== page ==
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The Colgate Maroon-News

The Oldest College Weekly in America. Founded 1868.

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The Oldest College Weekly in America. Founded 1868.

The Colgate Maroon-News

A Love Letter to ‘The God of Small Things’

Graphic: Valeria Reyes

*Editorial content warning: this piece contains brief mentions of physical violence.

As an English major, I pretty much never know when to shut up, whether that’s about movies, television, music or the cultural zeitgeist. Unfortunately, I haven’t truly read a book for my own leisure since my first year, and when I do, it’s something incredibly basic, and I come out of it with a fairly universal take. So, when I was assigned to write a book review, I was ashamed to admit that I had no idea what to write about. Still, I am including this confession as an important foundational basis for readers to understand that I am largely not someone who reads in an all-consuming, meaningful way, so you can really trust my opinions on non-academic reading material that is worthwhile.

Ironically, I was introduced to Arundhati Roy’s “The God of Small Things” in my “Justice and Power in Postcolonial Literature” class. Everyone else read it or used SparkNotes to learn about the book; I devoured it. I spent one Friday evening reading the entire book, absolutely terrified of its characters and stress-eating Oliveri’s pizza. The ending left me so broken up that I called my mother and texted my friends from the same class to prepare them for devastation.

Where do I begin? “The God of Small Things” is the ultimate modernist narrative, with its disjointed structure and shifts between childhood and adulthood, leaving you stuck healing from the traumatic events of the main characters’ younger years. It takes place in Kerala, India, during the 1960s, in which the end of colonialism still lies in the legacies of caste and “love laws” that criminalize miscegenation. Twins Rahel and Estha are placed at the center of it all as they observe the Communist revolution, the arrival of a long-lost cousin fetishized for her white skin and their mother’s forbidden love affair with the “untouchable” Velutha.

Sure, you could classify “The God of Small Things” within the reductive realm of postcolonial literature, but like most postcolonial narratives, the characters’s personal arcs are made central. I’ve always thought that making colonial history a political subtext to interpersonal relationships is even more powerful in that genre anyway, emphasizing that the setting is so cruel and pervasive that it leaks into characters’s everyday lives.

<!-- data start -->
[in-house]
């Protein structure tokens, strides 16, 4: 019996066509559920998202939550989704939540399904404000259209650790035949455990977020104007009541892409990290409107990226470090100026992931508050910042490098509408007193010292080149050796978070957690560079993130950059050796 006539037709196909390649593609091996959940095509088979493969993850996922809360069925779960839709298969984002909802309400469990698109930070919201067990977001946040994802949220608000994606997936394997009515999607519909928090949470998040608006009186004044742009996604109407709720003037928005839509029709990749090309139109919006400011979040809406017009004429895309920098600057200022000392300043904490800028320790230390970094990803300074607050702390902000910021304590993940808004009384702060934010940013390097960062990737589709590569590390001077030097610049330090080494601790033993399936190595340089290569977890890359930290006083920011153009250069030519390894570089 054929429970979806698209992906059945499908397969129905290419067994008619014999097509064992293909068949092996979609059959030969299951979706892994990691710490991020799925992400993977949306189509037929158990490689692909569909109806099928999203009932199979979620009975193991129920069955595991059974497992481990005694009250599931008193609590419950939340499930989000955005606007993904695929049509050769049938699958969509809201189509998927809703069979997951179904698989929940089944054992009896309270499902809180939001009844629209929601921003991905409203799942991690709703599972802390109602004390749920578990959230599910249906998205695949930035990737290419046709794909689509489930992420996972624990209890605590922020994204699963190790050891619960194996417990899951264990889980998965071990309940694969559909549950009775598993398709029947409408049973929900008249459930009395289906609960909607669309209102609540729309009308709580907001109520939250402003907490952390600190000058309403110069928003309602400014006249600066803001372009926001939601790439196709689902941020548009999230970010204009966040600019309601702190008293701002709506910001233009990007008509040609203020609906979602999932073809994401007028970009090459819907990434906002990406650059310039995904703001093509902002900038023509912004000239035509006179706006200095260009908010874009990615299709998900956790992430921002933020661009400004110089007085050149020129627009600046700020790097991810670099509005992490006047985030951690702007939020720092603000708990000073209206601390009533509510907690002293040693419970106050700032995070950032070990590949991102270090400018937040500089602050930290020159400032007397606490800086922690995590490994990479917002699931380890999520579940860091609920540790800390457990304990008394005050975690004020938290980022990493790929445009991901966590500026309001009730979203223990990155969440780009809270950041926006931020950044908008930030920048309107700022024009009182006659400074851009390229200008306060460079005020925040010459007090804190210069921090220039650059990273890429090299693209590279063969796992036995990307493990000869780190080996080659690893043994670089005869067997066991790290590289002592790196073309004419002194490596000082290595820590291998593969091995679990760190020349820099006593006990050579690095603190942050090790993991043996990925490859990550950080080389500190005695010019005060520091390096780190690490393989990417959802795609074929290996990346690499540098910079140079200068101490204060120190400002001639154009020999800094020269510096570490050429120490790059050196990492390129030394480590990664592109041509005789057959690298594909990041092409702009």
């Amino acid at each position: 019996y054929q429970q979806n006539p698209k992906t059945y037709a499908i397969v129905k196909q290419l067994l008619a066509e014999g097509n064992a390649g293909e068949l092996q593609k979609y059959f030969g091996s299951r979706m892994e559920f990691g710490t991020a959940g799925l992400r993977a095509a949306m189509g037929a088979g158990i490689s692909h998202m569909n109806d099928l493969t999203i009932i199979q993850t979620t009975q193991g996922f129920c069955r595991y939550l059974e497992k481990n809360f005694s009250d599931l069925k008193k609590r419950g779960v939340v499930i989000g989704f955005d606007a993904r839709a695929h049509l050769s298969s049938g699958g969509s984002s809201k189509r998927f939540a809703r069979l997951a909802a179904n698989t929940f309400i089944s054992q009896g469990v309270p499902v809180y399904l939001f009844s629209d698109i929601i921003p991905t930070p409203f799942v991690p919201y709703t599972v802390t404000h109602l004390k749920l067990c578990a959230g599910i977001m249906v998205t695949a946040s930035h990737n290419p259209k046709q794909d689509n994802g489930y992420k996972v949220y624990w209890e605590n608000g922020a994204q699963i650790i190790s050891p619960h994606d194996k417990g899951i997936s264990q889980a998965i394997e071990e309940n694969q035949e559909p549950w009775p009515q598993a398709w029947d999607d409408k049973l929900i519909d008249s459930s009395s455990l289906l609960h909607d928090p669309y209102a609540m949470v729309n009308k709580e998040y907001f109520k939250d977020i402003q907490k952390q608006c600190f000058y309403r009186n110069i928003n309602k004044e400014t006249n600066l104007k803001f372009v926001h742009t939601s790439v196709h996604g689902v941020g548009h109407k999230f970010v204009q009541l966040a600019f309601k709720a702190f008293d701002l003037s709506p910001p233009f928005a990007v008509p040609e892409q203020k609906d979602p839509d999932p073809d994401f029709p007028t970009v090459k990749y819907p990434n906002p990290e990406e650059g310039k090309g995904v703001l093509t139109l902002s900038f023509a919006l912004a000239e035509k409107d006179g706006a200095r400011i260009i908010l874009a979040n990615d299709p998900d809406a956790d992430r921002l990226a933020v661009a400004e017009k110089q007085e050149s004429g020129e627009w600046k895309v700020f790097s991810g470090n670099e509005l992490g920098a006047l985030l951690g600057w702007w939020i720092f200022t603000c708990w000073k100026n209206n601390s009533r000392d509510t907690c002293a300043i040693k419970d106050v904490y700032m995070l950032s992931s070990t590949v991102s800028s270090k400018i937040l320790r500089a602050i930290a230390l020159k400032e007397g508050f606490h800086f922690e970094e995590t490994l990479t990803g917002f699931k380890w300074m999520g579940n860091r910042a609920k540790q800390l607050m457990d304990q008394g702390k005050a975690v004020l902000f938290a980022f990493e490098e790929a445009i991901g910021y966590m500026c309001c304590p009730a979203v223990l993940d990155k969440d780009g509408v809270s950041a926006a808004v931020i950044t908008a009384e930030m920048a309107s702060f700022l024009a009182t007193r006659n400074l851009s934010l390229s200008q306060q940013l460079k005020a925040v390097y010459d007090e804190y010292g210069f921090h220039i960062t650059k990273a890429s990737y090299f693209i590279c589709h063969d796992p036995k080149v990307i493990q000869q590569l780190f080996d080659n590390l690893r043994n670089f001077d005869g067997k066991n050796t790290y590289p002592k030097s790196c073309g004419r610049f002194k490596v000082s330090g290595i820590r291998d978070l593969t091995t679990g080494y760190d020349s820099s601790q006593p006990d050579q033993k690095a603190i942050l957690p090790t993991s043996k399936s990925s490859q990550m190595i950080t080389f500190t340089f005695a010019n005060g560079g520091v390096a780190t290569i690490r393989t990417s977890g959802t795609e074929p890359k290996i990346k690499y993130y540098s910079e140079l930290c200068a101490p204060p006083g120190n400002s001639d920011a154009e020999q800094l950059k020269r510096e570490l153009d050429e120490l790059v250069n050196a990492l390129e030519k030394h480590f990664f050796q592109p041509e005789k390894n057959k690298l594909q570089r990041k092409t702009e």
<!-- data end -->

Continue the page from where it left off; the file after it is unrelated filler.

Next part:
I was thinking about this book long after I had left the classroom. It eulogizes the moments in life that you either forgot or wish you could forget. Roy’s genius lies in her portrayal of innocence and childlike significance, capitalizing words in phrases like “Little Bit Disappointed” or “Because Anything Can Happen To Anyone” to show the emotional effects of specific diction or even the phrase’s regularity in the twins’s lives during childhood. The imagery is gruesome and tactile, as moments of murder or assault are described comparatively to youthful images, like “sticky” orange juice. These violent scenes are also described literally, such as the auditory description of the crunch of bone. The result is a devastating earnestness that is really only permitted through the perspective of naïveté. Perhaps the most heartbreaking aspect is that we are shown fractions of events from that youthful gaze, and then they are snatched away from us, repurposed with adult eyes. All the magic of innocence is squeezed out, and we’re left with cruel realities.

I am a huge believer in the idea that books are cathartic in the way that they are able to make readers feel seen. “The God of Small Things” takes place in a setting halfway across the world from where I grew up, about sixty years ago, but I was still able to find myself in each of its characters.

Rating: 5/5

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